The first book I read again and again as a kid was called Dictionary of Fishes by Rube Allyn. It had both freshwater and saltwater fish in it, with full descriptions of the many different species. When I was 20, my favorite book was Billfish by Charles Mathers. It had information on how to catch all the billfish of the world, as well as where to catch them and the best time of year, and it had lots of photos too. I was hooked.
Then one day I walked into the IGFA headquarters when it was located on A1A near Bahia Mar in South Florida. I was fascinated by the tackle that was in IGFA president EK Harry’s office at the time: rods and reels from famous anglers such as Ernest Hemingway, Alfred Glassell Jr., Zane Grey, Michael Lerner and more. Then there were the beat-up tarpon and snook lures hanging around. My head was spinning as I kept looking around. There were old books, linen line on drying spools sitting on the file cabinets, and lots of old photos on the walls.
I was still a young rookie, but I was fishing every weekend and had been all summer, so I had a pretty good understanding of what I was looking at. I just didn’t recognize all the old names of the sport back then.
These days I hear stories from my local historians, such as Gary Stuve, Bark Garnsey, Jack Morrow and Roy Merritt, and I listen to every word. They talk about the old Chris-Crafts fishing the tuna tournaments in the 1950s and ’60s. There were Ryboviches, Merritts and Whiticars fishing back then too, along with boats you don’t hear much of these days, such as Matthews, Norseman and Cubavich, among others. Morrow has a collection of historic photos that I hope the IGFA can acquire someday. We just need him to add names to some of the many people in them.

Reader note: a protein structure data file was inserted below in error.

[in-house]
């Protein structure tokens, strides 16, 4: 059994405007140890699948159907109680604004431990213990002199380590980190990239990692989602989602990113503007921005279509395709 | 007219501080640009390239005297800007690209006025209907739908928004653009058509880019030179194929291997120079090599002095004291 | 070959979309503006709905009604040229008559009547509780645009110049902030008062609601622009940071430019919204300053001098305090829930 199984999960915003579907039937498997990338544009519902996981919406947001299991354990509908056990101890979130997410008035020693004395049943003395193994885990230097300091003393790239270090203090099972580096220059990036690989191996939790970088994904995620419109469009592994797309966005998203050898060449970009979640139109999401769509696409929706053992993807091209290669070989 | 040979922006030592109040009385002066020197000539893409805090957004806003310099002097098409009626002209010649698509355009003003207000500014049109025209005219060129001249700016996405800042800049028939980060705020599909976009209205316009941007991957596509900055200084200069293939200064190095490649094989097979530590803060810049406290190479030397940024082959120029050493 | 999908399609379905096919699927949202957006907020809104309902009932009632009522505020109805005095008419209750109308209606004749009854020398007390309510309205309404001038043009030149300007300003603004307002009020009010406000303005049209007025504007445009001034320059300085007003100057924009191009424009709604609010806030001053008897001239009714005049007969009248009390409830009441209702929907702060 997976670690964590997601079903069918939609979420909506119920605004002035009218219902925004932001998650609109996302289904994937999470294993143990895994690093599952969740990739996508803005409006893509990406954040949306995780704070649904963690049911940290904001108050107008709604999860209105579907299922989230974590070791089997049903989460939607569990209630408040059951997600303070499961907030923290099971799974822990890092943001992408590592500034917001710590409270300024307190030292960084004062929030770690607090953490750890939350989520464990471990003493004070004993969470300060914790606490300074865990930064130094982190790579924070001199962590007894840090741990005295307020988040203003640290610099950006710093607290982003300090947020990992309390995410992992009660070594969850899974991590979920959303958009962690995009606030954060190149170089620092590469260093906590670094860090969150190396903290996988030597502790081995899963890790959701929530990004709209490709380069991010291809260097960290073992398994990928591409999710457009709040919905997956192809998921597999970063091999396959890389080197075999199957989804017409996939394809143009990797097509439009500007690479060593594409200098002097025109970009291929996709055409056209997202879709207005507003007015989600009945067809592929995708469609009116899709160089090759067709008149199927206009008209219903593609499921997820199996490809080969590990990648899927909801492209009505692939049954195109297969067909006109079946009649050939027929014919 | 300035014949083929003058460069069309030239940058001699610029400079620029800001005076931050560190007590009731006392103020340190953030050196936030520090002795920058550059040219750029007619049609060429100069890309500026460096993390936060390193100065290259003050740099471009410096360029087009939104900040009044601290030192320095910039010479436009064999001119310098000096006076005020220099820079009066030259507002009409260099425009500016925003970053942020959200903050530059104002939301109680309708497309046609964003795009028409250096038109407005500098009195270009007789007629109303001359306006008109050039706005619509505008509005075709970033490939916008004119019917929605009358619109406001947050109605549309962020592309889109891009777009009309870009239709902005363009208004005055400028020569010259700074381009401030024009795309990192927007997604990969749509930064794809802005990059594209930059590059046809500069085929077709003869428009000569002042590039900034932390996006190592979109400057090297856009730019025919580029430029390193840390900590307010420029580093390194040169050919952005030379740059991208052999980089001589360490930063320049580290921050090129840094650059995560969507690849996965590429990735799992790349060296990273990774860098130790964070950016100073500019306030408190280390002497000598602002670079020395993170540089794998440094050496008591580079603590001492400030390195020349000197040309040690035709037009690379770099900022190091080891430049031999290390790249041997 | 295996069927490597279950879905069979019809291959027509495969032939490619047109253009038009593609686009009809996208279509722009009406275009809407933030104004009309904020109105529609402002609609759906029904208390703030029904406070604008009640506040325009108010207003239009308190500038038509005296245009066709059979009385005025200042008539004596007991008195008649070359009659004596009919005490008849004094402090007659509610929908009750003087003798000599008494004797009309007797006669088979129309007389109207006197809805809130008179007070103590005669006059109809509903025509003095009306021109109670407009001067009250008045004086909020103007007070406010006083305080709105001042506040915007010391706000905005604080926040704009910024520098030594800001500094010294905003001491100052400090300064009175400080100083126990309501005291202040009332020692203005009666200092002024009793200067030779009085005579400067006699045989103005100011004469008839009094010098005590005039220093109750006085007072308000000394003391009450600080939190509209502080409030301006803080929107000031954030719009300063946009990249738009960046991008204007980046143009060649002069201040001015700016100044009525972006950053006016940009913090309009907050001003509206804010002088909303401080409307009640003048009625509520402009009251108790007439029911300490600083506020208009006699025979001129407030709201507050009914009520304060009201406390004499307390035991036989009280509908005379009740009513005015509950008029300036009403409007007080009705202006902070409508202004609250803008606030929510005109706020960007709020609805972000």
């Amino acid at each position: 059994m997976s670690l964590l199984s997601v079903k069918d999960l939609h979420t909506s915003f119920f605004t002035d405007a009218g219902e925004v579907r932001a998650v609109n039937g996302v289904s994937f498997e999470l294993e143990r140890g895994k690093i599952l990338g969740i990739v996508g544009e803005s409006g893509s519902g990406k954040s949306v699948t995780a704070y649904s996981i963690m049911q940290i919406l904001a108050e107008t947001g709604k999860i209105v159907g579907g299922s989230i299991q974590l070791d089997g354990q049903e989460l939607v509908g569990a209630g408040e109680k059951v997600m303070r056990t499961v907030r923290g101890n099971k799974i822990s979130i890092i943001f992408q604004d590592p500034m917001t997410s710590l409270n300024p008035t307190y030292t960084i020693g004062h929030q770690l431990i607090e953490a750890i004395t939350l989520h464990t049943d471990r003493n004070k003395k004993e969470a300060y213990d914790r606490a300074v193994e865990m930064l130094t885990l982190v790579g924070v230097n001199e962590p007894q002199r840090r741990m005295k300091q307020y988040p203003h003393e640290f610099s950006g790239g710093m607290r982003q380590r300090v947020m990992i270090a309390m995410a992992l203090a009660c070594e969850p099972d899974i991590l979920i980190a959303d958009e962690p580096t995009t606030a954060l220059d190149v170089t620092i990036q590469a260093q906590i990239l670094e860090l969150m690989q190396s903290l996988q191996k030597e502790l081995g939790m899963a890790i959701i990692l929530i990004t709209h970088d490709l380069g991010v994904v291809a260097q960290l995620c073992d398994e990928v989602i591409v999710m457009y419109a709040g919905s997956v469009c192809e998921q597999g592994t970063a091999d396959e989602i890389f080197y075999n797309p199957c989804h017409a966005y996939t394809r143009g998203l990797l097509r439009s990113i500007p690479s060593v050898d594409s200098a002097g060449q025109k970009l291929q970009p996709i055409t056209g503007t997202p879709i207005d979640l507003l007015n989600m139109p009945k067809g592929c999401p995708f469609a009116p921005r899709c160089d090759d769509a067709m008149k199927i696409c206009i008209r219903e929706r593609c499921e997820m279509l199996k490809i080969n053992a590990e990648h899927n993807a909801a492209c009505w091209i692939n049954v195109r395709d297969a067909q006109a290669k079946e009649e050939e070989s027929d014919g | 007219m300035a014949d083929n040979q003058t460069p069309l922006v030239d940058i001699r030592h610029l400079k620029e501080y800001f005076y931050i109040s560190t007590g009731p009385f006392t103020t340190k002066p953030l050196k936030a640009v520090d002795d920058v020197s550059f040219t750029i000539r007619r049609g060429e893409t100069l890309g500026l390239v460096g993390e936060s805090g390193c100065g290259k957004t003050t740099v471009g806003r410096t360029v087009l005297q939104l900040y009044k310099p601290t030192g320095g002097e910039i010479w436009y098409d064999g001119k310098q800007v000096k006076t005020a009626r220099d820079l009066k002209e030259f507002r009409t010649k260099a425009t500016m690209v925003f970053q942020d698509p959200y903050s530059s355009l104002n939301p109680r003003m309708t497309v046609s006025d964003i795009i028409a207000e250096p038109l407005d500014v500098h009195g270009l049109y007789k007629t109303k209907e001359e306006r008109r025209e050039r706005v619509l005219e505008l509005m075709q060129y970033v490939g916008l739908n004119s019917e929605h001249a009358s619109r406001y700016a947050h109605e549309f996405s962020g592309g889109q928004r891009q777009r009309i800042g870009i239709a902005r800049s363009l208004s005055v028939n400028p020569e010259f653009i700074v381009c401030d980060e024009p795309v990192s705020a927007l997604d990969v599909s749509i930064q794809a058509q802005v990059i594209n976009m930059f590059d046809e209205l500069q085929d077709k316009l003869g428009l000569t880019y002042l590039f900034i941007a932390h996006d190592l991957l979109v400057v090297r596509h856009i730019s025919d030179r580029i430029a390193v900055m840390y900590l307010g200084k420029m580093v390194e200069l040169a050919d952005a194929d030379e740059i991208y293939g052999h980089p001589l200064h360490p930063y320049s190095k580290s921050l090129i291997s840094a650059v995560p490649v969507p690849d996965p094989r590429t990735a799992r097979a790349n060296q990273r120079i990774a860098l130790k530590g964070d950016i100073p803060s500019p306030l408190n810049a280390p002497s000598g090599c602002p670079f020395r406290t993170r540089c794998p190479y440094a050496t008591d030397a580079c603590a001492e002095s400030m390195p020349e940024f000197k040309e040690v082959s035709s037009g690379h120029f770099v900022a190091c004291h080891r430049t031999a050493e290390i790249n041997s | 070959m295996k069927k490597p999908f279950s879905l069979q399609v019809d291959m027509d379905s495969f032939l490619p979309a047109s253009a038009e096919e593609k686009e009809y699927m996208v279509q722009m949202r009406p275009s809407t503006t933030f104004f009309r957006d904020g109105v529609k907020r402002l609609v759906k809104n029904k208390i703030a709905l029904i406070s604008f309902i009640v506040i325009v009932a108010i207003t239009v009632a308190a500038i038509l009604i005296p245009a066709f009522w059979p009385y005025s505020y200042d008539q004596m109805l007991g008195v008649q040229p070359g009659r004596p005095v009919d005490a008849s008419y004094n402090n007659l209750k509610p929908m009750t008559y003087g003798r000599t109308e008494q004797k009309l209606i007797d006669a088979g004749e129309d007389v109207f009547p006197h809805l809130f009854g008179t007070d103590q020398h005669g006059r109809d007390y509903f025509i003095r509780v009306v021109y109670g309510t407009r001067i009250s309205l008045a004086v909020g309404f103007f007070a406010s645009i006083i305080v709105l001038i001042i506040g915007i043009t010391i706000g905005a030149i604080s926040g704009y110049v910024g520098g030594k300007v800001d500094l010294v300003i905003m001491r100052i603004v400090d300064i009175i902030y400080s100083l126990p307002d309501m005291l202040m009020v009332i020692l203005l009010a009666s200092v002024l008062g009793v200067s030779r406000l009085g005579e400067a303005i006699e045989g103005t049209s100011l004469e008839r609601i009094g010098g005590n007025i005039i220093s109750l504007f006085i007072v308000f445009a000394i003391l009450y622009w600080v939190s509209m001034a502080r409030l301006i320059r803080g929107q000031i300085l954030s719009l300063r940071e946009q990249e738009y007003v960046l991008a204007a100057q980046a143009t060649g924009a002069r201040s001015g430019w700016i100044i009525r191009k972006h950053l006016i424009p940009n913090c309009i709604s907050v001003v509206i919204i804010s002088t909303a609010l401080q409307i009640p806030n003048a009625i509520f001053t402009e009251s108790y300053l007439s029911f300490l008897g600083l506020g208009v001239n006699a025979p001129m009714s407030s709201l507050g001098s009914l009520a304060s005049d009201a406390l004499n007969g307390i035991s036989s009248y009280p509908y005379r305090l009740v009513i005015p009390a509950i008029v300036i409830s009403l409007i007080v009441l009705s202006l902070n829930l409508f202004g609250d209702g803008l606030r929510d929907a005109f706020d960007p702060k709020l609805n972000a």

I have collected a few old books over the years and have enjoyed reading them all—some multiple times—by authors such as Grey, Hemingway, and Tommy Gifford, just to mention a few famous names. In some of the old stories, the angler fights a marlin from a dead boat and instructs the captain to back toward the fish slowly. When the angler gains some of his line back, he tells the captain to stop again—that’s a technique that would not work too well these days. The author makes you feel like you are in the boat with them. In one of the other books, they are using linen line and backing the boat around lobster traps while chasing a giant bluefin. Great reading!
Capt. Ronnie Hamlin wrote a fictional book in the late 1970s, and I enjoyed it so much, it led me to write my own book many decades later. Since then, Capts. Bouncer Smith and Billy Harrison have written a few too. Capt. Kenton Geer wrote one about commercial tuna fishing (with a few marlin stories) in Hawaii that is also a good read. So many captains have so many great fish stories, from Australia to Hawaii to the US East and Gulf coasts—I hope in the near future that some of these great storytellers can sit down and share their adventures someday.
If any of this is of interest to you, when you come to Fort Lauderdale, you should save a day to visit the IGFA library and dive into the history of our sport. You’ll need to make an appointment, but you will not be disappointed.